Summary of Findings
Let’s review the findings from Jane’s exam:
Based on United States nomenclature, the problem tooth is designated as tooth number 18.
- The tooth has an amalgam (metal) filling
- No visible or palpable swelling, or pain to digital pressure.
- Positive, painful, and lingering response to cold testing
- Painful response to percussion.
- Periodontal status (condition of gums) appears to be within normal limits
- Based on these findings, the dentist orders a periapical radiograph of tooth #18.
Amalgam (Metal) Filling
Jane feels no pain with digital pressure.
Jane has a positive, painful, and lingering response to cold testing.
Jane has a painful response to percussion.
Jane has mild inflammation of the periodontal tissues.
Periapical radiographs provide useful diagnostic information.
A radiographic image contains much useful information for the dentist in the diagnostic process for a toothache. This radiograph shows a molar that has a metallic filling in the crown of the tooth. It is white in color, indicating great radiodensity. Next, let’s look at the image of the dental pulp and root canals located directly beneath the metal filling. The pulp and root canals appear darker in color, meaning less radiodensity. Careful examination shows the root canals that extend to the ends of the roots of the tooth. The dentist will also take note of the position of the tooth in the jawbone, as well as radiographic presence or absence of pathology within or around the tooth. In this image, no pathology is evident at the end of the root, however we see the metal filling was placed near the dental pulp and remarkable radiographic changes within the pulp consistent with an unhealthy tooth.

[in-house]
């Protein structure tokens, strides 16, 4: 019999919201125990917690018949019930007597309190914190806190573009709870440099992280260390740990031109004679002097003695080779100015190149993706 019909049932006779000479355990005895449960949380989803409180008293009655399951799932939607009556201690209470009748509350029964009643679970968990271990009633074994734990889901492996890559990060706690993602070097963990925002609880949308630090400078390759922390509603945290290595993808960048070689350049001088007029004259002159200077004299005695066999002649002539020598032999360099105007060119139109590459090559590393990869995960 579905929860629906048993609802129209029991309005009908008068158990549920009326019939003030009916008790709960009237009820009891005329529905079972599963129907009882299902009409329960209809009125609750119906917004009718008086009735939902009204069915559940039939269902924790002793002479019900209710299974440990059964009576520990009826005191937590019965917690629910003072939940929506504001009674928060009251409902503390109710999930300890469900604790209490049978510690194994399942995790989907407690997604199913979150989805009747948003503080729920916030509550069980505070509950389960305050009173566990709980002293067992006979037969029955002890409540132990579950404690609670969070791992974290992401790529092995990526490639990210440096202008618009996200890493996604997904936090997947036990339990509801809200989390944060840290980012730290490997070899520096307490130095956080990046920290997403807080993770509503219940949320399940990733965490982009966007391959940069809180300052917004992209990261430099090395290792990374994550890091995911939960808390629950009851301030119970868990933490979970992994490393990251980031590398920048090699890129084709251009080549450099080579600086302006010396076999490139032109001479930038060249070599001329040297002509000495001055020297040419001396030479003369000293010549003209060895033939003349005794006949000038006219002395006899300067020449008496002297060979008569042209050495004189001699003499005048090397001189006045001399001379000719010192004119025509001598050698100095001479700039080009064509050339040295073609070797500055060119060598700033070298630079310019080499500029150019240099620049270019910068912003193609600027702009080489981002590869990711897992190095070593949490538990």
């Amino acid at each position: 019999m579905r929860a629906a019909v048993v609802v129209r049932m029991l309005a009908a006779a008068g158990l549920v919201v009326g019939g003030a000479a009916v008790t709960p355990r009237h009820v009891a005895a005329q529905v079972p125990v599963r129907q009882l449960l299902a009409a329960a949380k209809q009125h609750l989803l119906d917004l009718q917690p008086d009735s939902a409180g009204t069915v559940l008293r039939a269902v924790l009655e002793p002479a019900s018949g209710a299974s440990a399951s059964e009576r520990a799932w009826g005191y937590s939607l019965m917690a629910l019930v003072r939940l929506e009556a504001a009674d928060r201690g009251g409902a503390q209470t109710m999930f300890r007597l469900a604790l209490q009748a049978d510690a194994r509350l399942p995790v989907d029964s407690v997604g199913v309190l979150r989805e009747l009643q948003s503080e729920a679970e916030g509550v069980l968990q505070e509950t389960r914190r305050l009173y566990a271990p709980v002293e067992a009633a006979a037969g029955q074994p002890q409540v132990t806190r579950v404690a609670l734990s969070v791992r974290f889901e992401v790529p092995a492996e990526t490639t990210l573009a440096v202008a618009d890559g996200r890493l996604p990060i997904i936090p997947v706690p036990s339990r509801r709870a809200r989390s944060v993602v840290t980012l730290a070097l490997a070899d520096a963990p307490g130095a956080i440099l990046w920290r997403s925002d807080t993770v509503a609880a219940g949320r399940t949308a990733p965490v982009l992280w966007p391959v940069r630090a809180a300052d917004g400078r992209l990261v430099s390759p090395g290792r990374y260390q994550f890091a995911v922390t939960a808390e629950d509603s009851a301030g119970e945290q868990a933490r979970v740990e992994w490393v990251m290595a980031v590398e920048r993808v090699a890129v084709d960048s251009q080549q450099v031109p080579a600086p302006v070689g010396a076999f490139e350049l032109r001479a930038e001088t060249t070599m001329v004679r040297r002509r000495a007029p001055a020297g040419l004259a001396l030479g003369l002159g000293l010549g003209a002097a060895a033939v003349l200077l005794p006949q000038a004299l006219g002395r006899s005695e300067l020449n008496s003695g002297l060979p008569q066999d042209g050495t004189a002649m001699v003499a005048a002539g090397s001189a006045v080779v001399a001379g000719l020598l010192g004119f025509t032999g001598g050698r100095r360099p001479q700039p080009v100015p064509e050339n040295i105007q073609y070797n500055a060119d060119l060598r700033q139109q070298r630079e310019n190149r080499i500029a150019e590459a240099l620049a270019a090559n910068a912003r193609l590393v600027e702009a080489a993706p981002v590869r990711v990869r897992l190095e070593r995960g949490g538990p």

The cottony, cloudlike appearance within the pulp chamber is a common finding in teeth with chronic pulpitis, which is an inflammatory condition of the dental pulp. Calcification of the pulp tissue often occurs when a tooth has or had a cavity and/or a filling.
The radiodense object seen in the crown of this tooth represents a filling placed near the dental pulp. This finding is significant for a few reasons. First, it indicates that the tooth was drilled-on in the past, and second, the tooth likely had a “cavity” (which is a bacterial infection). Both of these conditions may cause a future pulpitis.
The radiographic appearance of the bone around and in between the roots is normal though some bone loss is evident around the crown of the tooth.
Radiographic changes are not apparent around or beyond the roots of the tooth. A dental pulp abscess manifests itself as an apparent radiolucency at the apex of the root or abnormal widening of the space between the root and jaw bone. (These findings are not seen on this radiographic image). Radiographic findings are important to a dentist when considering treatment options; in this case, whether the dentist should recommend tooth extraction (pulling) and/or a root canal.
Diagnosis and Treatment Options
Watch as the dentist discusses the diagnosis and treatment options with Jane.
Post-operative Instructions (First 24 Hours)
- Eat soft foods
- Limit strenuous activity
- Do not:
- Rinse vigorously
- Drink through a straw
- Clean the teeth next to the healing tooth socket
- Hot liquids
- Alcoholic beverages
- Mouthwashes containing alcohol
After a discussion of the pros and cons of each treatment option, Jane has elected to have the tooth extracted. Following the extraction, the dentist provides Jane with post-operative instructions that she should follow during the next 24 hours. These include eating soft foods, limiting strenuous exercise, and avoiding activities that may irritate or put stress on the surgical wound, such as smoking, vigorous rinsing, drinking through a straw, consuming hot liquids, and drinking or using mouthwashes that contain alcohol. Jane also is advised to refrain from cleaning the teeth next to the healing tooth socket.
Because Jane does not have any issues that contraindicate NSAIDs or acetaminophen, the combination of these two drugs is the most appropriate treatment choice for relieving pain.
Alternate ibuprofen and acetaminophen every six hours.